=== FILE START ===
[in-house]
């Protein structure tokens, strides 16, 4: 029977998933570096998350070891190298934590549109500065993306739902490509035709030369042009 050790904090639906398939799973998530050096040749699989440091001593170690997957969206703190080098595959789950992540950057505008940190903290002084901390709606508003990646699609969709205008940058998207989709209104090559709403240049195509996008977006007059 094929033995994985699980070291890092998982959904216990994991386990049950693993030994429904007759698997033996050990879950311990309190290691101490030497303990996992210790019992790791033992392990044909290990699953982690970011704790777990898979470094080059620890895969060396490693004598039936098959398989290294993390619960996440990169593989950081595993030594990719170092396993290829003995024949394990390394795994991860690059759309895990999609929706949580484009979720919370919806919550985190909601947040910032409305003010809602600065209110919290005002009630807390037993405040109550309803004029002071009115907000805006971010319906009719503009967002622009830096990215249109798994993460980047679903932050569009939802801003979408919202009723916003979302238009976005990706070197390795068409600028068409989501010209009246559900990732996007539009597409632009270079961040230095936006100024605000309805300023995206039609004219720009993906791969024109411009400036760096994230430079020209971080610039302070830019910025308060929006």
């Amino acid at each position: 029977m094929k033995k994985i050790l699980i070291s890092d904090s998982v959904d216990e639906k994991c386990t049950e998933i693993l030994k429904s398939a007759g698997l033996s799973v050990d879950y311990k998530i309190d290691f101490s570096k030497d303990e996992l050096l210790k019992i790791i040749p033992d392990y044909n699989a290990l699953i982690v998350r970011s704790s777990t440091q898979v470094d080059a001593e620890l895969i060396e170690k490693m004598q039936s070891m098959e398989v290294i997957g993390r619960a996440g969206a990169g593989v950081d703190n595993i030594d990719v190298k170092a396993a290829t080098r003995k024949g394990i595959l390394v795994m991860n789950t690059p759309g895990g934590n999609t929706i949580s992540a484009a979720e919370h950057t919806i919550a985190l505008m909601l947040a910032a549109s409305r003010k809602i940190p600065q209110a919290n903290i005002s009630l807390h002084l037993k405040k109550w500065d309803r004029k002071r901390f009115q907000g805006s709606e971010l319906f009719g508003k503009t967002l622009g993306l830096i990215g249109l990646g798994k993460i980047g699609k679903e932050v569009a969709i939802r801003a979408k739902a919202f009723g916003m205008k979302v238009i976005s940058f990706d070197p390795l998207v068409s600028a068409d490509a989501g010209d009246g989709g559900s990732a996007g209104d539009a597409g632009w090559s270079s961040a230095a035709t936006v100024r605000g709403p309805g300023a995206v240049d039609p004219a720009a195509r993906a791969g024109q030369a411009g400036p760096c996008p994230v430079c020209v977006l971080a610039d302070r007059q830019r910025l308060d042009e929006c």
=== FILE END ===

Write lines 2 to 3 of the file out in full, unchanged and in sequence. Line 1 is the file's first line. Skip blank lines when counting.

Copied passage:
């Protein structure tokens, strides 16, 4: 029977998933570096998350070891190298934590549109500065993306739902490509035709030369042009 050790904090639906398939799973998530050096040749699989440091001593170690997957969206703190080098595959789950992540950057505008940190903290002084901390709606508003990646699609969709205008940058998207989709209104090559709403240049195509996008977006007059 094929033995994985699980070291890092998982959904216990994991386990049950693993030994429904007759698997033996050990879950311990309190290691101490030497303990996992210790019992790791033992392990044909290990699953982690970011704790777990898979470094080059620890895969060396490693004598039936098959398989290294993390619960996440990169593989950081595993030594990719170092396993290829003995024949394990390394795994991860690059759309895990999609929706949580484009979720919370919806919550985190909601947040910032409305003010809602600065209110919290005002009630807390037993405040109550309803004029002071009115907000805006971010319906009719503009967002622009830096990215249109798994993460980047679903932050569009939802801003979408919202009723916003979302238009976005990706070197390795068409600028068409989501010209009246559900990732996007539009597409632009270079961040230095936006100024605000309805300023995206039609004219720009993906791969024109411009400036760096994230430079020209971080610039302070830019910025308060929006």
């Amino acid at each position: 029977m094929k033995k994985i050790l699980i070291s890092d904090s998982v959904d216990e639906k994991c386990t049950e998933i693993l030994k429904s398939a007759g698997l033996s799973v050990d879950y311990k998530i309190d290691f101490s570096k030497d303990e996992l050096l210790k019992i790791i040749p033992d392990y044909n699989a290990l699953i982690v998350r970011s704790s777990t440091q898979v470094d080059a001593e620890l895969i060396e170690k490693m004598q039936s070891m098959e398989v290294i997957g993390r619960a996440g969206a990169g593989v950081d703190n595993i030594d990719v190298k170092a396993a290829t080098r003995k024949g394990i595959l390394v795994m991860n789950t690059p759309g895990g934590n999609t929706i949580s992540a484009a979720e919370h950057t919806i919550a985190l505008m909601l947040a910032a549109s409305r003010k809602i940190p600065q209110a919290n903290i005002s009630l807390h002084l037993k405040k109550w500065d309803r004029k002071r901390f009115q907000g805006s709606e971010l319906f009719g508003k503009t967002l622009g993306l830096i990215g249109l990646g798994k993460i980047g699609k679903e932050v569009a969709i939802r801003a979408k739902a919202f009723g916003m205008k979302v238009i976005s940058f990706d070197p390795l998207v068409s600028a068409d490509a989501g010209d009246g989709g559900s990732a996007g209104d539009a597409g632009w090559s270079s961040a230095a035709t936006v100024r605000g709403p309805g300023a995206v240049d039609p004219a720009a195509r993906a791969g024109q030369a411009g400036p760096c996008p994230v430079c020209v977006l971080a610039d302070r007059q830019r910025l308060d042009e929006c």